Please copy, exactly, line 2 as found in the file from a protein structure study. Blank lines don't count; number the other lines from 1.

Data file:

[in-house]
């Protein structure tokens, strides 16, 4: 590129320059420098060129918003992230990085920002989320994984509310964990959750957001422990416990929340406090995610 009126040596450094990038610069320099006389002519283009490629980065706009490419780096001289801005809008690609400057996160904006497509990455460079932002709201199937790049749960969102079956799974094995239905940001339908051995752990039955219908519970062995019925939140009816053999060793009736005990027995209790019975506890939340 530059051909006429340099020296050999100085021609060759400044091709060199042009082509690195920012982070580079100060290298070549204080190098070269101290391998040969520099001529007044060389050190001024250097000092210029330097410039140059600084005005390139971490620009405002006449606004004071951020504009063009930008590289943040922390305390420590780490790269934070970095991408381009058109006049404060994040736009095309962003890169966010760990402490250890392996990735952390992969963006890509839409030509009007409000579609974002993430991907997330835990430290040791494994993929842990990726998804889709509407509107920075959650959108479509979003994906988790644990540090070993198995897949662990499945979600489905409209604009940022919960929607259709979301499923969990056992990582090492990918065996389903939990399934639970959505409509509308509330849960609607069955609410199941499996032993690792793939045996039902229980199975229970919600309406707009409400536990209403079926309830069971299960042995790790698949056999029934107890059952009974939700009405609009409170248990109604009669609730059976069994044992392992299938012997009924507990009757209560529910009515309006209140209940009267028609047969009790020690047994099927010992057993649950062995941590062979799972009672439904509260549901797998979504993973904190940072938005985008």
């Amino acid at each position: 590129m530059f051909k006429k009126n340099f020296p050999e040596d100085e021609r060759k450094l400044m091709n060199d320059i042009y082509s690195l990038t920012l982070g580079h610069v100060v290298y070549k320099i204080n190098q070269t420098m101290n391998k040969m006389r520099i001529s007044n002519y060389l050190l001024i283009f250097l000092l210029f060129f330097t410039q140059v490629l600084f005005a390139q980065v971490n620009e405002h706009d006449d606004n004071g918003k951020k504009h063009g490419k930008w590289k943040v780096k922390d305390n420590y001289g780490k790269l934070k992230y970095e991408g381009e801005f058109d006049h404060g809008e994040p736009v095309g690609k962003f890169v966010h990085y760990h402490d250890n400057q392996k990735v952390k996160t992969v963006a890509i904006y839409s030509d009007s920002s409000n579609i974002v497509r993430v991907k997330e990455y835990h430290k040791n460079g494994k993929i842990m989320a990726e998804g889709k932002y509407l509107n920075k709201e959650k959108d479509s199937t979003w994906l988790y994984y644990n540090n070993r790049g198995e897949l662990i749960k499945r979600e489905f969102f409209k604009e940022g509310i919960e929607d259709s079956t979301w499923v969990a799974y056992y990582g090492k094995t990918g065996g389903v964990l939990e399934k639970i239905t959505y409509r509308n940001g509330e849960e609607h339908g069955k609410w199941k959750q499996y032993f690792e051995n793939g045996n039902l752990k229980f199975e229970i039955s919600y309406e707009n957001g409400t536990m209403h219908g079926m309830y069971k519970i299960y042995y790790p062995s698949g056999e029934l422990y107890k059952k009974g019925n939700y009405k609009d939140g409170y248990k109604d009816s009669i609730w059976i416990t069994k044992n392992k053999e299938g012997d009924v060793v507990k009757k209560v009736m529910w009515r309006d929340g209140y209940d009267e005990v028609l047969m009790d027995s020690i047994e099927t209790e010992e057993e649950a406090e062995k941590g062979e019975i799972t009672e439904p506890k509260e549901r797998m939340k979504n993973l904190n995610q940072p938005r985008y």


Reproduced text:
């Protein structure tokens, strides 16, 4: 590129320059420098060129918003992230990085920002989320994984509310964990959750957001422990416990929340406090995610 009126040596450094990038610069320099006389002519283009490629980065706009490419780096001289801005809008690609400057996160904006497509990455460079932002709201199937790049749960969102079956799974094995239905940001339908051995752990039955219908519970062995019925939140009816053999060793009736005990027995209790019975506890939340 530059051909006429340099020296050999100085021609060759400044091709060199042009082509690195920012982070580079100060290298070549204080190098070269101290391998040969520099001529007044060389050190001024250097000092210029330097410039140059600084005005390139971490620009405002006449606004004071951020504009063009930008590289943040922390305390420590780490790269934070970095991408381009058109006049404060994040736009095309962003890169966010760990402490250890392996990735952390992969963006890509839409030509009007409000579609974002993430991907997330835990430290040791494994993929842990990726998804889709509407509107920075959650959108479509979003994906988790644990540090070993198995897949662990499945979600489905409209604009940022919960929607259709979301499923969990056992990582090492990918065996389903939990399934639970959505409509509308509330849960609607069955609410199941499996032993690792793939045996039902229980199975229970919600309406707009409400536990209403079926309830069971299960042995790790698949056999029934107890059952009974939700009405609009409170248990109604009669609730059976069994044992392992299938012997009924507990009757209560529910009515309006209140209940009267028609047969009790020690047994099927010992057993649950062995941590062979799972009672439904509260549901797998979504993973904190940072938005985008």